1. It seems like you and I have been on similar wavelengths recently, Emily. I posted something today at my blog about compassion, because a) we could really use more of it right now, and b) the stories we read and write can contribute to making the world a better place if they demonstrate compassion in some way. As for offense and its toxicity, I’m actually taking the next two nights off from social media just so I can distance myself from all that and focus on more important things.

    • That’s super important, Sara. Compassion is a great trait to show in stories, and it is encouraging and empowering to read about.

      Yeah, same here. Facebook is pretty much a mud-slinging fest these days, and I’m really pretty tired of it. Taking a few days off is a great idea.

  2. It’s odd. On the one hand, I see a culture obsessed with being offended by absolutely everything, history is offensive, movies are offensive, flags are offensive, ALL jokes seem to be offensive … But then on the other hand, calling out the offensive nature of anything which truly is morally reprehensible seems to be considered the height of bad manners.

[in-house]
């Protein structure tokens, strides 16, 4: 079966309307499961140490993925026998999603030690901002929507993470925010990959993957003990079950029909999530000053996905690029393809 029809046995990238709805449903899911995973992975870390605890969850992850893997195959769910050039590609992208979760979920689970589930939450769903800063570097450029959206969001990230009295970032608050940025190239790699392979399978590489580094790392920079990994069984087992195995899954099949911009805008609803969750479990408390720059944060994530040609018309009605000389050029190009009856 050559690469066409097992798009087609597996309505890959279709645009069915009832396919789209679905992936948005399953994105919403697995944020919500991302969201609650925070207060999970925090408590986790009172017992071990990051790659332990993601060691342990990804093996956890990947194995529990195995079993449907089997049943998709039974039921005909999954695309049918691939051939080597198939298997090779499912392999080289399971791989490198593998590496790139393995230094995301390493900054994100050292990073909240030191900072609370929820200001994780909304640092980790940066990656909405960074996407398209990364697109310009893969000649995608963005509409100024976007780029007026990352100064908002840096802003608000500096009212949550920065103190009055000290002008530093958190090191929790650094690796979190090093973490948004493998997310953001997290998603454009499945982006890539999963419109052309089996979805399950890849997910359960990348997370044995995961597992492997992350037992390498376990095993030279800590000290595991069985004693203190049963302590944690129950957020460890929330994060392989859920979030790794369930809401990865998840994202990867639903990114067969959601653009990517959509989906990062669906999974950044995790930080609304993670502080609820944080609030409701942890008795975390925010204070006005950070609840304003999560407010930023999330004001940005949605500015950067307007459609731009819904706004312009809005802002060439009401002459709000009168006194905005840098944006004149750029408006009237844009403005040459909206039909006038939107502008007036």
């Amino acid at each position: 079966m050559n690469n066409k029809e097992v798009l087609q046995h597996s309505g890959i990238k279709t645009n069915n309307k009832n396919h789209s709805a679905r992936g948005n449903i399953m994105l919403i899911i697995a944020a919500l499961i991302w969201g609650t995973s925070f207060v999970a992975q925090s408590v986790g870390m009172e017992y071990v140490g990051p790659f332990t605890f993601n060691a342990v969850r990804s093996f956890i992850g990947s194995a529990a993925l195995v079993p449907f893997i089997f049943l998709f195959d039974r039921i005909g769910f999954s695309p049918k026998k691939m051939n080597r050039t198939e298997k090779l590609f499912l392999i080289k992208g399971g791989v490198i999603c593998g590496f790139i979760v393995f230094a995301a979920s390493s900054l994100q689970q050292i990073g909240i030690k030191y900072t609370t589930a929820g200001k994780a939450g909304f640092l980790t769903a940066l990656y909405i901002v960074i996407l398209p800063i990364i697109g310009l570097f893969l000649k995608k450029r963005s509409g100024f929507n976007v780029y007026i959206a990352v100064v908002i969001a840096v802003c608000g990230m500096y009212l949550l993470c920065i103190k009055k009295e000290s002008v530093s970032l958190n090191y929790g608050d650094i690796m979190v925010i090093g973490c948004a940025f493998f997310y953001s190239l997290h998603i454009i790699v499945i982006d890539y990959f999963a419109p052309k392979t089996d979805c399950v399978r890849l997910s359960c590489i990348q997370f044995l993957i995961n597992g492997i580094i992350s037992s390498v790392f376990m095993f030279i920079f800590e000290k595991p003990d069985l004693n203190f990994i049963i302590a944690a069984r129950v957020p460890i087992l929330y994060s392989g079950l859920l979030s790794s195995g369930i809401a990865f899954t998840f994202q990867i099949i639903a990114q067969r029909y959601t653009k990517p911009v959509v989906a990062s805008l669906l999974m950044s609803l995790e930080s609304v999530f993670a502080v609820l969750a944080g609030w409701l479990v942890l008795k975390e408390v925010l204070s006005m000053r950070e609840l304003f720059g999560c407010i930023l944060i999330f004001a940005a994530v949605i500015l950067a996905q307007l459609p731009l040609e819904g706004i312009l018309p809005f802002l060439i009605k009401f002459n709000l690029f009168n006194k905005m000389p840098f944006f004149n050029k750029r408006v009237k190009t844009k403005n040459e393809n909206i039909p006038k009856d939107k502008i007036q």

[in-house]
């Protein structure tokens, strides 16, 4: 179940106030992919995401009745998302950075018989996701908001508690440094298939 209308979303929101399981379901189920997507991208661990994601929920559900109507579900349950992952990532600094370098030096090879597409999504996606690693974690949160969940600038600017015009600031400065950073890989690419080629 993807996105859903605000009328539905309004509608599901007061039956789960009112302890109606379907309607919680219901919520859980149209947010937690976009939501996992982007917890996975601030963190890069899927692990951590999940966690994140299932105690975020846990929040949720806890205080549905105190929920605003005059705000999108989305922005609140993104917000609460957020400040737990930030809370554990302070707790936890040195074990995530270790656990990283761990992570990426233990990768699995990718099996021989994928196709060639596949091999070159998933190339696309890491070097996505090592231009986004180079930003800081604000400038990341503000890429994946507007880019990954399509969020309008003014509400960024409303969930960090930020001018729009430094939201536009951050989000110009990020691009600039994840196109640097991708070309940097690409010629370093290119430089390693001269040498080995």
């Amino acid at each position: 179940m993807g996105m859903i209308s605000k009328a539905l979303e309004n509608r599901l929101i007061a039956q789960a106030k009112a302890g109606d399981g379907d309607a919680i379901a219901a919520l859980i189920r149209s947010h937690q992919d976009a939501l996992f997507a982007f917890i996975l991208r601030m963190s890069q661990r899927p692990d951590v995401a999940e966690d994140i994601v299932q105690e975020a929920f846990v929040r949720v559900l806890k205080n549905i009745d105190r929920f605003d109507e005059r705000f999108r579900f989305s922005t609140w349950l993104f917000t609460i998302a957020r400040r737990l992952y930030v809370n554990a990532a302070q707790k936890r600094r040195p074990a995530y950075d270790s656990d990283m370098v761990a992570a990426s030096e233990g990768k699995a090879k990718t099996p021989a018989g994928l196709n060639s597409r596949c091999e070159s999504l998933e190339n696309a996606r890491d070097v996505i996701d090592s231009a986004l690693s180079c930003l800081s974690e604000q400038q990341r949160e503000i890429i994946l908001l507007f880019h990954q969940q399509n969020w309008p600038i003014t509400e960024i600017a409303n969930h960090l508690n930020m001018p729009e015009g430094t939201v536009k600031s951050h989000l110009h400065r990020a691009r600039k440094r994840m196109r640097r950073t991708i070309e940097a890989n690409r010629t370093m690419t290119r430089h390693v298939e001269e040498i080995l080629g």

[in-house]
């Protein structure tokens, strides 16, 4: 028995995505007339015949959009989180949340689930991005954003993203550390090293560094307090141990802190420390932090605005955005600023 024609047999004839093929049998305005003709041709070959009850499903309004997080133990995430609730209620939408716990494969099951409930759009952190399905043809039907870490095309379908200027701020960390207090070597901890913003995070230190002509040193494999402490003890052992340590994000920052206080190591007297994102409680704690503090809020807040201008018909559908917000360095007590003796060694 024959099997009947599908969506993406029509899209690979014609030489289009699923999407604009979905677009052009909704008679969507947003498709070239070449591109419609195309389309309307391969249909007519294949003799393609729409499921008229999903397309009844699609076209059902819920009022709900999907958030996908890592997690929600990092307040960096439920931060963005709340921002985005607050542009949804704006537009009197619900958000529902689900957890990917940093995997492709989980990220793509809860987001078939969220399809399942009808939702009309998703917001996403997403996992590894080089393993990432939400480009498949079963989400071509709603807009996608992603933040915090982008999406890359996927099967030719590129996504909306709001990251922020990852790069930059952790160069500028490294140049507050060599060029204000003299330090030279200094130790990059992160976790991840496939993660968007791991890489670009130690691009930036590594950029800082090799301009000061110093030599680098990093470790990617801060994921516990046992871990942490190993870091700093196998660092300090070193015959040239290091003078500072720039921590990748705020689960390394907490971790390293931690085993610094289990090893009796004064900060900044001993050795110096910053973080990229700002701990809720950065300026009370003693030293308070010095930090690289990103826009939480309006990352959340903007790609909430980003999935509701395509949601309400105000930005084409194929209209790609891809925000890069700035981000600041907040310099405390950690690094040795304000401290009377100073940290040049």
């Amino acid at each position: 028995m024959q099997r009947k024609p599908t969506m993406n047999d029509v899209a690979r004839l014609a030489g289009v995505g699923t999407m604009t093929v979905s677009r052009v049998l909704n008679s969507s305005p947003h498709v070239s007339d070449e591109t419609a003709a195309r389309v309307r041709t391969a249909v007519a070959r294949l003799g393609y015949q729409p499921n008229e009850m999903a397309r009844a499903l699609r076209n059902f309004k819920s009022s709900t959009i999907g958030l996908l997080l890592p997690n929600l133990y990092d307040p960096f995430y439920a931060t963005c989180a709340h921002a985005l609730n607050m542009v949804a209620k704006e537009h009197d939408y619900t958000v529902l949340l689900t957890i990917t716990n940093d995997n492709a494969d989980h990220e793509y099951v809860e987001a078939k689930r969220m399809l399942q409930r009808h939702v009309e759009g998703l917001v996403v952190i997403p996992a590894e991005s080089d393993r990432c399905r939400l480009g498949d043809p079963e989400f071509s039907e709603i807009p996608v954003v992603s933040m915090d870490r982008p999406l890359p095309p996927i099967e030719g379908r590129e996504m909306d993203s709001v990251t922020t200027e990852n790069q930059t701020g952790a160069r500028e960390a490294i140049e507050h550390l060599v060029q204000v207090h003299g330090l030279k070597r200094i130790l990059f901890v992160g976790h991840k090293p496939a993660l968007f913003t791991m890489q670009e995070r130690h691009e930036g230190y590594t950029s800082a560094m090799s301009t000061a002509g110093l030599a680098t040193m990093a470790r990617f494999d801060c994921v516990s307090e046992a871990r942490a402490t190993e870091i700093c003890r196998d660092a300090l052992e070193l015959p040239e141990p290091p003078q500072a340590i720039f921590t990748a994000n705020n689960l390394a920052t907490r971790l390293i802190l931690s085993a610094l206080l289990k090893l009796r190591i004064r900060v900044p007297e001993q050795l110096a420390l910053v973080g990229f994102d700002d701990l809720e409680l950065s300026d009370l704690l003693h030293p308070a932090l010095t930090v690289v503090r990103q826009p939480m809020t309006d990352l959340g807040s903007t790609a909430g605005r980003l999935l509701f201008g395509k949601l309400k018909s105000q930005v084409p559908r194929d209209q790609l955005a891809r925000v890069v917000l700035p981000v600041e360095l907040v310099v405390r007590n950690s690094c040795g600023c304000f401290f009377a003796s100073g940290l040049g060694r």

I don’t get it.

    I do agree that it is important to limit our exposure to and mental energy spent on taking offense. But sometimes you do just have to call something out on its cruelty or stupidity. Too bad that the same culture so happy to jump on anyone for ‘offensive’ opinions should so thoroughly blame anyone for taking moral offensive over anything.

    • We live in a twisted world. You’re definitely right about people getting offended over others calling out things that truly need to be called out for their moral wrongness. It’s maddening. Yet this is why we must take a stand to set ourselves apart from the droves of easily-offended and pursue truth above all. It’s important to pick your battles, so that when you have something to say about something you do find morally offensive, people will listen instead of writing you off because everyone and their dog is offended by everything all the time. It’s a tricky path to navigate, which is why it’s a daily struggle.